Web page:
End of the road for Quicktime Player 7
The transition from 32- to 64-bit technology means the end to oldies-but-goodies like Quicktime Player 7, writes Jason Snell
In another step along the transition to 64-bit apps, Apple has started warning users of 32-bit programs that these would need to be updated or they will stop running. This was news, but it is actually a story long in the making. Last year, Apple warned Mac developers that 32-bit apps would stop running “without compromise” this autumn with the release of the successor to macos High Sierra.
The writing has been on the wall, more or less, since all the way back in 2009 when Apple began its 64-bit transition with the release of Snow Leopard.
But the move to 64-bit apps will have casualties, namely a whole generation of apps that are no longer being updated, but are still used every day by Mac users. No software is forever, but when you lose a whole generation of apps at once it’s a bit more noticeable.
Quicktime Player 7
And then there’s Quicktime Player 7, an app from 2009 that has somehow survived nine years beyond its expiration date. You may not remember, but when Mac OS X Snow Leopard was released in 2009, it introduced the new Quicktime X Player, and Quicktime 7 Player became an optional installation that hid away in the Utilities folder. (Quicktime Player 7 is available for download from Apple at fave.co/2qu4ixj.)
Why would Apple keep an older version of an app around, side by side with the new version? The reason is that Quicktime X didn’t offer many of the features of Quicktime Player 7. In fact, Apple never really implemented large portions of Quicktime itself for 64-bit architectures; as a result, I suspect a lot of apps that rely on the program for their functionality may die or need major overhauls once the 32-bit era officially ends.
There’s no denying that Quicktime Player 7 is a fossil from an ancient era of the Mac. As a player, it’s largely unnecessary – if you hate Quicktime X, consider trying the open-source IINA video player (fave.co/2hxo1jl), written in Swift. But as a quick and dirty video clipping and editing tool,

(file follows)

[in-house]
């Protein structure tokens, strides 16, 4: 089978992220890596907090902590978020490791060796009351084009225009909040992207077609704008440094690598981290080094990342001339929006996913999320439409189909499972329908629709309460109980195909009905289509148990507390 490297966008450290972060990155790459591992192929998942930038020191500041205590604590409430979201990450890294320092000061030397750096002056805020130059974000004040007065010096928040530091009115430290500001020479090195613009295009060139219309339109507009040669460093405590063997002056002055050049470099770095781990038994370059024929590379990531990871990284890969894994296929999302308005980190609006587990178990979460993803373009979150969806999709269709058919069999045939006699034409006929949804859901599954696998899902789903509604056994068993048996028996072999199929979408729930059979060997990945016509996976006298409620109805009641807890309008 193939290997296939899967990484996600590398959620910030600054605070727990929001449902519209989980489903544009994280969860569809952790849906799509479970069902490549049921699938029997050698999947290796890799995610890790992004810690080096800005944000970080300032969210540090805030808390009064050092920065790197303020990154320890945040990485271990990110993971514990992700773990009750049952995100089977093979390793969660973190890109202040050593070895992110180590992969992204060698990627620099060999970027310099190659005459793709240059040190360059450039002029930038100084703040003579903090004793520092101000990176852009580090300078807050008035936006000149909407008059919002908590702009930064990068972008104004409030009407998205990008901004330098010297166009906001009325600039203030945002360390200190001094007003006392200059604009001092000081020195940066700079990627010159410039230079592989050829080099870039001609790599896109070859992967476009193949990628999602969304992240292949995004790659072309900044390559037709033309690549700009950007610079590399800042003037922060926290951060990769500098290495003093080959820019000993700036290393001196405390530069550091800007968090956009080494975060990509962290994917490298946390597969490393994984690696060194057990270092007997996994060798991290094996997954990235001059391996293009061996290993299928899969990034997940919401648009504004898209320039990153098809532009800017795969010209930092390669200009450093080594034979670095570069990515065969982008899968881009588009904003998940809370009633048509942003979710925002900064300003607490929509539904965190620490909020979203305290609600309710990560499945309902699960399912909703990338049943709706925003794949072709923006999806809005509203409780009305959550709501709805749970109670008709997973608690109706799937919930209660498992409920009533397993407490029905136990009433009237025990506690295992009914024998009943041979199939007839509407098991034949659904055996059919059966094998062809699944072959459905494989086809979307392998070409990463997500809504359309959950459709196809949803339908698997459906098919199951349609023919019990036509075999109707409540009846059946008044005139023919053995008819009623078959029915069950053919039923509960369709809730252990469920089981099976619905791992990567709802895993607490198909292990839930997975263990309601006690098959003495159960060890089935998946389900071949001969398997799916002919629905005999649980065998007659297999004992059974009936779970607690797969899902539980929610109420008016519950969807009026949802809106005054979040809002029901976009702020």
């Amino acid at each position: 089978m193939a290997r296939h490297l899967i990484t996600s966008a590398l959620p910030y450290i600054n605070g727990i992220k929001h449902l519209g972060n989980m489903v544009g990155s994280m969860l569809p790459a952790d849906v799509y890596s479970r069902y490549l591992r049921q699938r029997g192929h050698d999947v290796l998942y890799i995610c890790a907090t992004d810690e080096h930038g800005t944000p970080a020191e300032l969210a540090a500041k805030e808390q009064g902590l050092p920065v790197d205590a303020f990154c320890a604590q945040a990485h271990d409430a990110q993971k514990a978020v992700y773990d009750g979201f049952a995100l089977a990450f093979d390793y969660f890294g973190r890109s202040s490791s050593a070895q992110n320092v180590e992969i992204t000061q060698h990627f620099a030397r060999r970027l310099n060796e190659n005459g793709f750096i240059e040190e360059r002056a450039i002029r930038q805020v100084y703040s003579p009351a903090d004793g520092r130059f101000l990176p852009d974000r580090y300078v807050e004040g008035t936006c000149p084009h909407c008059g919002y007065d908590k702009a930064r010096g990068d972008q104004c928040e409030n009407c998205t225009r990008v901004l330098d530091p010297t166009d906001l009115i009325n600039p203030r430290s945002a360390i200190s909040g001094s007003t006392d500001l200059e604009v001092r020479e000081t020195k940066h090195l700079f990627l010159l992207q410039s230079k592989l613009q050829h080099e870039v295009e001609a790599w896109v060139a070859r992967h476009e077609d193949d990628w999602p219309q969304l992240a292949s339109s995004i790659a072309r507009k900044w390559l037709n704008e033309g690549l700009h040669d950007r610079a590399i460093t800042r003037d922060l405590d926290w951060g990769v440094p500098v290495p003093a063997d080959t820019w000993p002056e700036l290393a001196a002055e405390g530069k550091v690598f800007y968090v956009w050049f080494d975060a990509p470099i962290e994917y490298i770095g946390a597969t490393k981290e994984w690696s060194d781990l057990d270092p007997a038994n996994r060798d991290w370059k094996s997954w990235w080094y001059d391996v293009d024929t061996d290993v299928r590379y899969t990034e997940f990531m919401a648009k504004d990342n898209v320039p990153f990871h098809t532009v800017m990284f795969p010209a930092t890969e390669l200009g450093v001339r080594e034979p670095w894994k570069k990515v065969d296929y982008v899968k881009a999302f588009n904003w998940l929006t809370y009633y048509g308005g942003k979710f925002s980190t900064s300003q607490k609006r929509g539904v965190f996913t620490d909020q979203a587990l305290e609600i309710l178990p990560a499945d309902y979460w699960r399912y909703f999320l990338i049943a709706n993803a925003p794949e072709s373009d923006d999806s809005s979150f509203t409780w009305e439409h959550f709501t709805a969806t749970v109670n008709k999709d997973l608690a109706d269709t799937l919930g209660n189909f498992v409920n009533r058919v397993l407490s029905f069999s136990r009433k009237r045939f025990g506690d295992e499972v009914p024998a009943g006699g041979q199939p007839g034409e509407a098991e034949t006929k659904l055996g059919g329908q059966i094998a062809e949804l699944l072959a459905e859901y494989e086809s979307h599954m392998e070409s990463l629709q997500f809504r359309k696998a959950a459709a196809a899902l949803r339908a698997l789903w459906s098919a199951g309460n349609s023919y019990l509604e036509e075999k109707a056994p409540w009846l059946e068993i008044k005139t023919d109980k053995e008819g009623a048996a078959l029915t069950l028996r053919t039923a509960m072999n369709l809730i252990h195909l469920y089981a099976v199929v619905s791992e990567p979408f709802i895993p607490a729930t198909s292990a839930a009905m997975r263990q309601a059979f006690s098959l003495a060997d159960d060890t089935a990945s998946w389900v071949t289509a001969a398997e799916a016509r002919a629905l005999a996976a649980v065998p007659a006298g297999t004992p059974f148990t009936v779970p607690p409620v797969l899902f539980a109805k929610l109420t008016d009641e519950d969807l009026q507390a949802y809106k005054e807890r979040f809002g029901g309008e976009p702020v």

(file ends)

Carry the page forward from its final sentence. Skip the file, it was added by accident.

Quicktime Player 7 is hard to beat – and doesn’t really have a replacement.
Who is still riding this brushed-metal dinosaur? Everyone from podcasters to, oh, Lucasfilm’s Industrial Light and Magic. What Apple has done with Preview app – namely make it a swiss army knife of document processing – it did more than a decade ago for multimedia with Quicktime.
In terms of file-saving options, Quicktime 7 is showing its age, but its advanced export options are something to behold. You can replace an MPEG4 movie’s audio track with your own, and re-export the result without re-encoding the video track, by tweaking a few export settings. Yes, if all you want to do is convert or re-encode video, you’d be better off with Handbrake (fave.co/2v2sovp). But there’s something to be said for a simple app with a simple interface that will handle basic tasks like this.
Will you get by when Quicktime 7 dies? Yes, between Handbrake, alternate players, and dedicated audio and video editing apps, you will still be able to do everything you do with that tool now. But in many cases it will be messier, take more time, and generate output of lower quality.
I wish I could hold out hope that someone at Apple really does care about basic tools like this, but the reality is, not only is the Apple that built Quicktime long gone, the Apple that decided to abandon it for 64-bit processors is nine years in the rear view. It was a good run, using a completely deprecated (yet still useful) tool for nearly a decade, but I guess it’s finally time to move on.